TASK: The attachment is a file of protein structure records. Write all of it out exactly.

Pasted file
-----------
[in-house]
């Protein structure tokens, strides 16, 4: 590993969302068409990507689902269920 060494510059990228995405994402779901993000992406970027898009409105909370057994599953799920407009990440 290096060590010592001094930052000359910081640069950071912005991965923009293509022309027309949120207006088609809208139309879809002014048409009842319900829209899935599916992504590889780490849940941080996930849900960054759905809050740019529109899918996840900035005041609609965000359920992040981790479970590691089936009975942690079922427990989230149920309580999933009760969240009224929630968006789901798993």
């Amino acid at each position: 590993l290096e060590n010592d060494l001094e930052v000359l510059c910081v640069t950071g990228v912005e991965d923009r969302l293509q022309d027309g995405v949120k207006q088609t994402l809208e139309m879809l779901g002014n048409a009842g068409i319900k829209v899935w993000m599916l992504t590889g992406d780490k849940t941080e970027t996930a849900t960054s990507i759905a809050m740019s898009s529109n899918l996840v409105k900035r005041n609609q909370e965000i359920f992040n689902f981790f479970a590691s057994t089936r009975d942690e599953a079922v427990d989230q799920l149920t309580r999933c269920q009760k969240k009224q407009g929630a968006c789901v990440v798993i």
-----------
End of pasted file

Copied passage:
[in-house]
């Protein structure tokens, strides 16, 4: 590993969302068409990507689902269920 060494510059990228995405994402779901993000992406970027898009409105909370057994599953799920407009990440 290096060590010592001094930052000359910081640069950071912005991965923009293509022309027309949120207006088609809208139309879809002014048409009842319900829209899935599916992504590889780490849940941080996930849900960054759905809050740019529109899918996840900035005041609609965000359920992040981790479970590691089936009975942690079922427990989230149920309580999933009760969240009224929630968006789901798993």
């Amino acid at each position: 590993l290096e060590n010592d060494l001094e930052v000359l510059c910081v640069t950071g990228v912005e991965d923009r969302l293509q022309d027309g995405v949120k207006q088609t994402l809208e139309m879809l779901g002014n048409a009842g068409i319900k829209v899935w993000m599916l992504t590889g992406d780490k849940t941080e970027t996930a849900t960054s990507i759905a809050m740019s898009s529109n899918l996840v409105k900035r005041n609609q909370e965000i359920f992040n689902f981790f479970a590691s057994t089936r009975d942690e599953a079922v427990d989230q799920l149920t309580r999933c269920q009760k969240k009224q407009g929630a968006c789901v990440v798993i």